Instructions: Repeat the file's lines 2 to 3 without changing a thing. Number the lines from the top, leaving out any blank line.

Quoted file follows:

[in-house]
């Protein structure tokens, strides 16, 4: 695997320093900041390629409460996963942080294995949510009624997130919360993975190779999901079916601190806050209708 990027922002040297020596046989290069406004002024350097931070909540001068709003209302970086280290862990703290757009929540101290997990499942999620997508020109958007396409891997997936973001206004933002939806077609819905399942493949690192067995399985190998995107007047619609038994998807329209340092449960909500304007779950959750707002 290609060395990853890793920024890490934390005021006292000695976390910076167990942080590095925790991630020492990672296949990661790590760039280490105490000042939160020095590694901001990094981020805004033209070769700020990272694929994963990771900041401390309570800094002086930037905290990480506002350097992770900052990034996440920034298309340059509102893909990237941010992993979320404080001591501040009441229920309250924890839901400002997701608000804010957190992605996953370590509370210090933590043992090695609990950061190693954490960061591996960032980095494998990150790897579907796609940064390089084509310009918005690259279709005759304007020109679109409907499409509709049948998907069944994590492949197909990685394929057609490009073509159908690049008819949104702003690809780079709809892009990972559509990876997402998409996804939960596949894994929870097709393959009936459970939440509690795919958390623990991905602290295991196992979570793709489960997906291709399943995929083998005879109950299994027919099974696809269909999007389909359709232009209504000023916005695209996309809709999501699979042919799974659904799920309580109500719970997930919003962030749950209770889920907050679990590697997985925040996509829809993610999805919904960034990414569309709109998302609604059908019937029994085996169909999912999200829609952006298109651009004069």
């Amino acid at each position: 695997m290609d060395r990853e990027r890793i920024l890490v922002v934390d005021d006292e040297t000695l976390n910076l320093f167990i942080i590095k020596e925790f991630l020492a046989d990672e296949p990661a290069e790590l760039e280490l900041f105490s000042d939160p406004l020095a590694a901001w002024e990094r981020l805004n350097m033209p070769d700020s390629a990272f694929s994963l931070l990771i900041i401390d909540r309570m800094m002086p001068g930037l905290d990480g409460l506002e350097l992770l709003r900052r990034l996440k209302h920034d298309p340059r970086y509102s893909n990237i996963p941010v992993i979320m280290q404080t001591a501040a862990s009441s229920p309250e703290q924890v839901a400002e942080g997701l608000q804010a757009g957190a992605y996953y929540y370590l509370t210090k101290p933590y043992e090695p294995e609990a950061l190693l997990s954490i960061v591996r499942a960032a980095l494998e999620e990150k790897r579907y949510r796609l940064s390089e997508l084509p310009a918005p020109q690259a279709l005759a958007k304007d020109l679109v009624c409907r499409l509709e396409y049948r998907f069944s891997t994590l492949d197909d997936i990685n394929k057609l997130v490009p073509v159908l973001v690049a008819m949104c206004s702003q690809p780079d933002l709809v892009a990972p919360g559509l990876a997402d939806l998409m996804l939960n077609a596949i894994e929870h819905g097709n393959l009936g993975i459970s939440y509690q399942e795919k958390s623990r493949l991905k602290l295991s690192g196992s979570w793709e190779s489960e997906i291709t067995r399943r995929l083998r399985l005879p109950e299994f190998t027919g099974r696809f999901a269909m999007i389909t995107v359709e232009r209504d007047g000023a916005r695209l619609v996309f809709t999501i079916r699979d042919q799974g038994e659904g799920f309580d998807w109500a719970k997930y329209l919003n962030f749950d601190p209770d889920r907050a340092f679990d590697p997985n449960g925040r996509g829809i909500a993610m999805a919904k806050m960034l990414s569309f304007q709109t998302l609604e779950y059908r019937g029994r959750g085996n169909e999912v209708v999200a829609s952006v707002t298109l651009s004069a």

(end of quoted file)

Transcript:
């Protein structure tokens, strides 16, 4: 695997320093900041390629409460996963942080294995949510009624997130919360993975190779999901079916601190806050209708 990027922002040297020596046989290069406004002024350097931070909540001068709003209302970086280290862990703290757009929540101290997990499942999620997508020109958007396409891997997936973001206004933002939806077609819905399942493949690192067995399985190998995107007047619609038994998807329209340092449960909500304007779950959750707002 290609060395990853890793920024890490934390005021006292000695976390910076167990942080590095925790991630020492990672296949990661790590760039280490105490000042939160020095590694901001990094981020805004033209070769700020990272694929994963990771900041401390309570800094002086930037905290990480506002350097992770900052990034996440920034298309340059509102893909990237941010992993979320404080001591501040009441229920309250924890839901400002997701608000804010957190992605996953370590509370210090933590043992090695609990950061190693954490960061591996960032980095494998990150790897579907796609940064390089084509310009918005690259279709005759304007020109679109409907499409509709049948998907069944994590492949197909990685394929057609490009073509159908690049008819949104702003690809780079709809892009990972559509990876997402998409996804939960596949894994929870097709393959009936459970939440509690795919958390623990991905602290295991196992979570793709489960997906291709399943995929083998005879109950299994027919099974696809269909999007389909359709232009209504000023916005695209996309809709999501699979042919799974659904799920309580109500719970997930919003962030749950209770889920907050679990590697997985925040996509829809993610999805919904960034990414569309709109998302609604059908019937029994085996169909999912999200829609952006298109651009004069």
């Amino acid at each position: 695997m290609d060395r990853e990027r890793i920024l890490v922002v934390d005021d006292e040297t000695l976390n910076l320093f167990i942080i590095k020596e925790f991630l020492a046989d990672e296949p990661a290069e790590l760039e280490l900041f105490s000042d939160p406004l020095a590694a901001w002024e990094r981020l805004n350097m033209p070769d700020s390629a990272f694929s994963l931070l990771i900041i401390d909540r309570m800094m002086p001068g930037l905290d990480g409460l506002e350097l992770l709003r900052r990034l996440k209302h920034d298309p340059r970086y509102s893909n990237i996963p941010v992993i979320m280290q404080t001591a501040a862990s009441s229920p309250e703290q924890v839901a400002e942080g997701l608000q804010a757009g957190a992605y996953y929540y370590l509370t210090k101290p933590y043992e090695p294995e609990a950061l190693l997990s954490i960061v591996r499942a960032a980095l494998e999620e990150k790897r579907y949510r796609l940064s390089e997508l084509p310009a918005p020109q690259a279709l005759a958007k304007d020109l679109v009624c409907r499409l509709e396409y049948r998907f069944s891997t994590l492949d197909d997936i990685n394929k057609l997130v490009p073509v159908l973001v690049a008819m949104c206004s702003q690809p780079d933002l709809v892009a990972p919360g559509l990876a997402d939806l998409m996804l939960n077609a596949i894994e929870h819905g097709n393959l009936g993975i459970s939440y509690q399942e795919k958390s623990r493949l991905k602290l295991s690192g196992s979570w793709e190779s489960e997906i291709t067995r399943r995929l083998r399985l005879p109950e299994f190998t027919g099974r696809f999901a269909m999007i389909t995107v359709e232009r209504d007047g000023a916005r695209l619609v996309f809709t999501i079916r699979d042919q799974g038994e659904g799920f309580d998807w109500a719970k997930y329209l919003n962030f749950d601190p209770d889920r907050a340092f679990d590697p997985n449960g925040r996509g829809i909500a993610m999805a919904k806050m960034l990414s569309f304007q709109t998302l609604e779950y059908r019937g029994r959750g085996n169909e999912v209708v999200a829609s952006v707002t298109l651009s004069a």